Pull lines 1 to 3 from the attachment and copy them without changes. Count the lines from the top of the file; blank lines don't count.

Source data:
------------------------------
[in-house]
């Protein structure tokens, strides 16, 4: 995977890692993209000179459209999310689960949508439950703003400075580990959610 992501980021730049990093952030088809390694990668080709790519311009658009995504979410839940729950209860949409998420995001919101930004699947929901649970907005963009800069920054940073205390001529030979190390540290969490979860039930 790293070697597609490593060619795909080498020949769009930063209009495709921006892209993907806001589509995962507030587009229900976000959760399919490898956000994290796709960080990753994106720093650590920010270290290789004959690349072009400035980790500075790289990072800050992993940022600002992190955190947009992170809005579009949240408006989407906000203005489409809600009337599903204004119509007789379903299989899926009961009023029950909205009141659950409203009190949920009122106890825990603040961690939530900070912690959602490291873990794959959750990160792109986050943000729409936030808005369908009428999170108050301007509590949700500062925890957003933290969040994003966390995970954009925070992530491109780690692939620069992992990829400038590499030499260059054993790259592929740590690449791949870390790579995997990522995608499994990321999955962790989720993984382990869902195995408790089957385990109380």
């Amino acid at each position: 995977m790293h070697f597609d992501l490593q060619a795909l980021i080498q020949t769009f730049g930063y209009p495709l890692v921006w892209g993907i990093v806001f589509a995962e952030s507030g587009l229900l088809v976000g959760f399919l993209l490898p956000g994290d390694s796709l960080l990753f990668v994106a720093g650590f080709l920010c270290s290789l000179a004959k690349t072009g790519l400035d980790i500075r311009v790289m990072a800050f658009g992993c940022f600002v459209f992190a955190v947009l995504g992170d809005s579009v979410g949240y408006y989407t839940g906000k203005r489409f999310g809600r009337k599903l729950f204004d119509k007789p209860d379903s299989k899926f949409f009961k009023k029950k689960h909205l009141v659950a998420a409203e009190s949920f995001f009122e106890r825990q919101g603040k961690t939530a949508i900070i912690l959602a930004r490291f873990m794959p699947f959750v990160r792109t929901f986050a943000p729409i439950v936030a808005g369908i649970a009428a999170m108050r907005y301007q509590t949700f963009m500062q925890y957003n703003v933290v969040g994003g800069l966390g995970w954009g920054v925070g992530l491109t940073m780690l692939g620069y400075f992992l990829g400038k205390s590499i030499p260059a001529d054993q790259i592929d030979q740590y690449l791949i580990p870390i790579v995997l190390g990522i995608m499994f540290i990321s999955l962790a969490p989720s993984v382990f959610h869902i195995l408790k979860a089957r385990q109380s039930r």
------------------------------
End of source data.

[in-house]
């Protein structure tokens, strides 16, 4: 995977890692993209000179459209999310689960949508439950703003400075580990959610 992501980021730049990093952030088809390694990668080709790519311009658009995504979410839940729950209860949409998420995001919101930004699947929901649970907005963009800069920054940073205390001529030979190390540290969490979860039930 790293070697597609490593060619795909080498020949769009930063209009495709921006892209993907806001589509995962507030587009229900976000959760399919490898956000994290796709960080990753994106720093650590920010270290290789004959690349072009400035980790500075790289990072800050992993940022600002992190955190947009992170809005579009949240408006989407906000203005489409809600009337599903204004119509007789379903299989899926009961009023029950909205009141659950409203009190949920009122106890825990603040961690939530900070912690959602490291873990794959959750990160792109986050943000729409936030808005369908009428999170108050301007509590949700500062925890957003933290969040994003966390995970954009925070992530491109780690692939620069992992990829400038590499030499260059054993790259592929740590690449791949870390790579995997990522995608499994990321999955962790989720993984382990869902195995408790089957385990109380």
């Amino acid at each position: 995977m790293h070697f597609d992501l490593q060619a795909l980021i080498q020949t769009f730049g930063y209009p495709l890692v921006w892209g993907i990093v806001f589509a995962e952030s507030g587009l229900l088809v976000g959760f399919l993209l490898p956000g994290d390694s796709l960080l990753f990668v994106a720093g650590f080709l920010c270290s290789l000179a004959k690349t072009g790519l400035d980790i500075r311009v790289m990072a800050f658009g992993c940022f600002v459209f992190a955190v947009l995504g992170d809005s579009v979410g949240y408006y989407t839940g906000k203005r489409f999310g809600r009337k599903l729950f204004d119509k007789p209860d379903s299989k899926f949409f009961k009023k029950k689960h909205l009141v659950a998420a409203e009190s949920f995001f009122e106890r825990q919101g603040k961690t939530a949508i900070i912690l959602a930004r490291f873990m794959p699947f959750v990160r792109t929901f986050a943000p729409i439950v936030a808005g369908i649970a009428a999170m108050r907005y301007q509590t949700f963009m500062q925890y957003n703003v933290v969040g994003g800069l966390g995970w954009g920054v925070g992530l491109t940073m780690l692939g620069y400075f992992l990829g400038k205390s590499i030499p260059a001529d054993q790259i592929d030979q740590y690449l791949i580990p870390i790579v995997l190390g990522i995608m499994f540290i990321s999955l962790a969490p989720s993984v382990f959610h869902i195995l408790k979860a089957r385990q109380s039930r």